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Dixons to axe sale of 35mm cameras

Dixons to axe sale of 35mm cameras - Uncertainty for traditional photography following announcement by Dixons

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Industry News

The future of traditional photography has been further called into question following Dixons announcement that they are to stop selling 35mm cameras.

The high street electrical retailer have announced that once their current stock of 35mm cameras runs out they will not be replacing them. This will come as a double blow for users of 35mm cameras after Kodak announced that they too were to stop selling 35mm cameras in Europe and the U.S.

The decision by Dixons to stop selling 35mm cameras is a surprising one, as the store was built from a photographic background, initially beginning life as a photographic studio in Southend in 1937. Bryan Magrath, Marketing Director at Dixons, labelled the move a 'sentimental event' for the company, saying: "35mm cameras were the first products we ever sold, and film processing has been a part of our lives for several decades. But time and technology move on and digital cameras are now the rule, rather than the exception. As such, we have decided that the time is now right to take 35mm cameras out of the frame."

Though many enthusiast and professional photographers still favour the 35mm camera, it no longer dominates the market for photography as it once did, and this move by Dixons is simply indicative of the current climate in the retail of photographic products.

According to figures by GFK, sales of 35mm cameras peaked in the UK in 1989, when 2.9million cameras were sold. However Dixons report that sales of digital cameras, which were first introduced in the early 1990's, are now outstripping sales of 35mm cameras 15-1. This is most likely to be a result of the fall in price of digital cameras, as well as developments in tecnology, which have seen the quality of digital photographs improve enormously. Tests of 100 customers by Dixon's revealed that 93 per-cent were now unable to tell a difference between prints produced by a digital camera and a 35mm camera. Of these results, Bryan Magrath said: "Statistically, this tells us that there is no real difference in quality between digital and film."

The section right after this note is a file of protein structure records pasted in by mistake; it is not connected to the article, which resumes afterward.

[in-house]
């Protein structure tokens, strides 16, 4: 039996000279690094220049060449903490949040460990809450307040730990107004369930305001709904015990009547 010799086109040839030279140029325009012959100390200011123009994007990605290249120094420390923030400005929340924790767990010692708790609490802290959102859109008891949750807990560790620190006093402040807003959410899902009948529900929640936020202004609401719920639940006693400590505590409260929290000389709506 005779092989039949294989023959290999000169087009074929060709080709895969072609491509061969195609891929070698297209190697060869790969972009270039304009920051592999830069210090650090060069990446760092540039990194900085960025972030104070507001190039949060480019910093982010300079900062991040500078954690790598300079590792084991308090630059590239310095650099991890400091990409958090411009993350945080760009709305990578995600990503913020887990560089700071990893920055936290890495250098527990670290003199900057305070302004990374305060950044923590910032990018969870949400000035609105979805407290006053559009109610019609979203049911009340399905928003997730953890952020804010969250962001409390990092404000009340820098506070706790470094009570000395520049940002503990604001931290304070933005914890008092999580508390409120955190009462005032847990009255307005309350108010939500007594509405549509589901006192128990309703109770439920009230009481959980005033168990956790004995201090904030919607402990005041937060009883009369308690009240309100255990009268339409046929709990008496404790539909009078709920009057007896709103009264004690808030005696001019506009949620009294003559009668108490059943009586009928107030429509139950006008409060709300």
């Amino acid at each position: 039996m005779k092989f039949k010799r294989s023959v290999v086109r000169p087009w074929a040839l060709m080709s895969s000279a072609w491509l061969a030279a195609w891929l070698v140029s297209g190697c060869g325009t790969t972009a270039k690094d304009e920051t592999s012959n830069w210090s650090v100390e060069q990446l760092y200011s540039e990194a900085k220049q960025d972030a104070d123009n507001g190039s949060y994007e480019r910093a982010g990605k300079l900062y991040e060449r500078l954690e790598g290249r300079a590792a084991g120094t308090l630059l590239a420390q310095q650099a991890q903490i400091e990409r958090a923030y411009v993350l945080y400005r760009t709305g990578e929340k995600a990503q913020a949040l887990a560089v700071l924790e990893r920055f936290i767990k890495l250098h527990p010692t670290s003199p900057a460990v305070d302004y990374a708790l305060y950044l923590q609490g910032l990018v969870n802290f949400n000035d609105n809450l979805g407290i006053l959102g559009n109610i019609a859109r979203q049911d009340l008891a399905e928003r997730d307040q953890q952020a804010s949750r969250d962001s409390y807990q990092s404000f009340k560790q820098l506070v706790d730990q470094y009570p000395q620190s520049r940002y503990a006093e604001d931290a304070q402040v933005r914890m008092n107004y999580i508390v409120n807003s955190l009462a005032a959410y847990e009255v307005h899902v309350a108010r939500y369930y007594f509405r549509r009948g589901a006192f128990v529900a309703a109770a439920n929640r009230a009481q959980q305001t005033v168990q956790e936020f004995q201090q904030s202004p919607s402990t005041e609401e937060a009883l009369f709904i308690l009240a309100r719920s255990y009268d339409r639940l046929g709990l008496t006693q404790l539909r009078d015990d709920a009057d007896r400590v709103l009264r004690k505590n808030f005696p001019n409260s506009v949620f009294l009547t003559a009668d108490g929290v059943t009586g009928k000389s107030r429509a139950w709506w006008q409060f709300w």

But fans of the 35mm needn't worry too much - their beloved method will not be disappearing just yet. The UK's leading photographic retailer, Jessops, have stated that they are committed to meeting the needs of both amateur and professional photographers, whether their preference is for using film or digital. Jessops Brand Development Director Symon Powell acknowledged that there is a falling demand for 35mm cameras - Jessops now dedicate less shelf space to the cameras and hold a smaller range of stock in-store than in previous years - but assured customers that Jessops would continue to sell film based products. He said: "Whilst sales of digital cameras have grown significantly in recent years and now far exceed those of film models, Jessops recognises that there are still many photographers, particularly enthusiasts and professionals, who enjoy film photography. As such, we will continue to offer 35mm cameras, film and accessories for the forseeable future."

Dixons themselves will be selling a limited range of 35mm cameras for the next two months, or until stocks last. They will also continue to sell a limited, specialist range of 35mm cameras in their airport stores.

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deviant 14 3.1k 1 United Kingdom
Now can we stop the film vs. digital debate please..? It's all over bar the shouting...

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